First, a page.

Establish a portfolio fit: Companies also need to balance the valuation of their experience against the exposure of too much of the same risk in the company’s internal portfolio. For example, a company that already has a project in operation in Kazakhstan might re-valuate whether it makes sense to add another at this time.
Having identified which projects to be involved with, and after evaluating the risks, companies can enhance their chances of success by taking these critical steps:
Contingency strategies: For B&R projects which typically attract geopolitical attention and straddle multiple territories across a long period of time – it is critical for companies to plan for disruptions in advance. In the course of contract negotiations, any potential unresolved issues should be accounted for in contingency clauses with a clear exit strategy laid out at the outset.
Alignment with local governments: It is also important to build strong and respected relationships with local authorities, because government influence is widened in many B&R countries, where infrastructure development is critical and regulatory systems are still developing.
Trusted local partnerships: Partnerships with companies having prior experience of working with the local government are critical in B&R projects. The right partners will understand the sequence of events, unspoken sensitivities and key actors in the process to facilitate project progress. This is important in many growth markets which B&R projects operate in, where companies need to deal with the fluidity of business.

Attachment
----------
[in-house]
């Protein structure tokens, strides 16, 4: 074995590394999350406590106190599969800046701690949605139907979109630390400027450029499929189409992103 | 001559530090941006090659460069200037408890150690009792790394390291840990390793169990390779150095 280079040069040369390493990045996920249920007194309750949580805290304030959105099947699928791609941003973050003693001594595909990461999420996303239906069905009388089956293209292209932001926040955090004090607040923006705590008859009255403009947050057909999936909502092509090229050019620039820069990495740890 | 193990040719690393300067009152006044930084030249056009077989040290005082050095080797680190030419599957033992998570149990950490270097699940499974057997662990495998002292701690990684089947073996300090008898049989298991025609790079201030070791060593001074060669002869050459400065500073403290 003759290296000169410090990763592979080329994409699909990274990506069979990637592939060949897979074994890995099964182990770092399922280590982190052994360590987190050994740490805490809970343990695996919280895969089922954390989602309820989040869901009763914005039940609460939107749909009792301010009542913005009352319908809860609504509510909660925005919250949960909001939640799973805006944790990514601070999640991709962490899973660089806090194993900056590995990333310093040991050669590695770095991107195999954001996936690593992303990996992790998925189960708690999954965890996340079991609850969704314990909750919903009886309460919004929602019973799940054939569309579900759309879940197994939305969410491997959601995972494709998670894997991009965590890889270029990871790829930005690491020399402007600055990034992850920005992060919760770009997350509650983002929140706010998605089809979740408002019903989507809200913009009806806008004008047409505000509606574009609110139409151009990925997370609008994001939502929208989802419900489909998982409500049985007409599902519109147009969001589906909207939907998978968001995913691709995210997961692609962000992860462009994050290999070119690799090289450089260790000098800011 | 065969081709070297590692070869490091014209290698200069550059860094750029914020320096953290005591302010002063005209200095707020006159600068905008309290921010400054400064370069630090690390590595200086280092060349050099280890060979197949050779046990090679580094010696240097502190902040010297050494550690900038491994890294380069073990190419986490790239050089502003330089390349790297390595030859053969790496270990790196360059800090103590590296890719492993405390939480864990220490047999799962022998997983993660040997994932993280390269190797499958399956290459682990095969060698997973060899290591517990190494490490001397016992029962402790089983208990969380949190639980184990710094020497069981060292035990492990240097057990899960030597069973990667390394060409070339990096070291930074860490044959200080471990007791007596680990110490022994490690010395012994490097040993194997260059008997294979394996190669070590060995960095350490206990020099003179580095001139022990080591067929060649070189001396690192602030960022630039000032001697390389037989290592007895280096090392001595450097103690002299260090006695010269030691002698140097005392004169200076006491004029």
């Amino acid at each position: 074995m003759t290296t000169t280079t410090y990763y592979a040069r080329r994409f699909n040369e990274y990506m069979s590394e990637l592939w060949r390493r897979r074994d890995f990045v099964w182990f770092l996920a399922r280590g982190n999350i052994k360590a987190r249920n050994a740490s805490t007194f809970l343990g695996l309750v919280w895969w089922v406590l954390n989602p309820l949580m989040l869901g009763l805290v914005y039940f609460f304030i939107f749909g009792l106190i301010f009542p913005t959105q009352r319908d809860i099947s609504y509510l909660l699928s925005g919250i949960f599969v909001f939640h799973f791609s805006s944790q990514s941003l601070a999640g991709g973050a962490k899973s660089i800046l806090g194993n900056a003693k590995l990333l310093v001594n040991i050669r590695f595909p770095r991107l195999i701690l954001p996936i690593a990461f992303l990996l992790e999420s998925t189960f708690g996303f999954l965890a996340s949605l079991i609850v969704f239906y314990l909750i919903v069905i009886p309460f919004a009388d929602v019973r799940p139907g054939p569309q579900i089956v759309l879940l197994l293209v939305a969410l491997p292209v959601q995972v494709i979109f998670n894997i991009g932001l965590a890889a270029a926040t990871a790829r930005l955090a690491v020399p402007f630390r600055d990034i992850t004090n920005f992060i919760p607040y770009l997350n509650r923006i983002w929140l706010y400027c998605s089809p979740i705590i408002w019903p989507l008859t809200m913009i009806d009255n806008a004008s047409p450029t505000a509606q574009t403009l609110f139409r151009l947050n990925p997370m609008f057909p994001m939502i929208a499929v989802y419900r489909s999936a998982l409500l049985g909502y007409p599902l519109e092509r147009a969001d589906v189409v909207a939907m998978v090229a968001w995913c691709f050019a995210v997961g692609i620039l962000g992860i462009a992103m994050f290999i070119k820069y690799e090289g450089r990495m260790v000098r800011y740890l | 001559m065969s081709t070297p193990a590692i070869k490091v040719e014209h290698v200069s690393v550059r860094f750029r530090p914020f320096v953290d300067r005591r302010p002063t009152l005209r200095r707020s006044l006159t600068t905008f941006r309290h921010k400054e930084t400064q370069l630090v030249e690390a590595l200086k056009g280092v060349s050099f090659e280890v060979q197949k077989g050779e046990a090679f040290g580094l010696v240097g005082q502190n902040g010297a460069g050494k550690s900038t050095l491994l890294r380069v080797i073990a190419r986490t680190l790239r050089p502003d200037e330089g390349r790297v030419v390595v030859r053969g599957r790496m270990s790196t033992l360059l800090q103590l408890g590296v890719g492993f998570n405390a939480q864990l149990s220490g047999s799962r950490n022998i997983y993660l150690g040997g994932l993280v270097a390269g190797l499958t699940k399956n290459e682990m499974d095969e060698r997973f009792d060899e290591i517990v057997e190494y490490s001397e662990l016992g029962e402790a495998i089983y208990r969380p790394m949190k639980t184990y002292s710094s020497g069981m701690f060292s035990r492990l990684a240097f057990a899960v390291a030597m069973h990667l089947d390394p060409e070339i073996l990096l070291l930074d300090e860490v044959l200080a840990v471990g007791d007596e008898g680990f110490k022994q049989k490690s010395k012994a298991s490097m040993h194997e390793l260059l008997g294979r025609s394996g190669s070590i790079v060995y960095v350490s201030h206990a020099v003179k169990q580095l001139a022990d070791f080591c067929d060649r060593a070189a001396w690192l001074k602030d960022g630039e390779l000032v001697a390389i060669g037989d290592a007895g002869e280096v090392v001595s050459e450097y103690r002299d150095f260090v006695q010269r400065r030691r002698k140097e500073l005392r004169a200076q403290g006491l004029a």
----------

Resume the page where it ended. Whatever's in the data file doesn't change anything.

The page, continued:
Risk sharing: Adopting a risk-sharing approach will build trust amongst stakeholders, ultimately lowering cost for all stakeholders. Companies can consider ways to share risk, such as waiving the need for performance bonds, carrying the cost of some equipment in their books, or developing a revenue-sharing mechanism.
David Wijeratne, PwC’s Growth Markets Centre Leader, says: “The B&R initiative has already seen many success stories of partnerships that have resulted in mutual benefits, leading to an increase in demand for foreign capabilities and contributions to B&R projects, which reaffirms that there are commercial opportunities across the infrastructure value chain.
“However, companies need to fully understand the potential risks of infrastructure projects, especially those unique to B&R in order to prepare for success. Acknowledging that B&R projects are different, companies can enhance their chances of success by taking proactive actions. This includes establishing contingency plans to manage short term disruptions, while planning for lengthy project lifespans, in addition to building strong and respected relationships with local authorities in order to effectively navigate the political and local bureaucratic scene.
“The B&R initiative is a vast and ambitious undertaking, possibly the largest transcontinental infrastructure programme the world has known – this is really only just beginning.”
You are welcome to download a copy of PwC publication ‘Repaving the ancient Silk Routes’ here.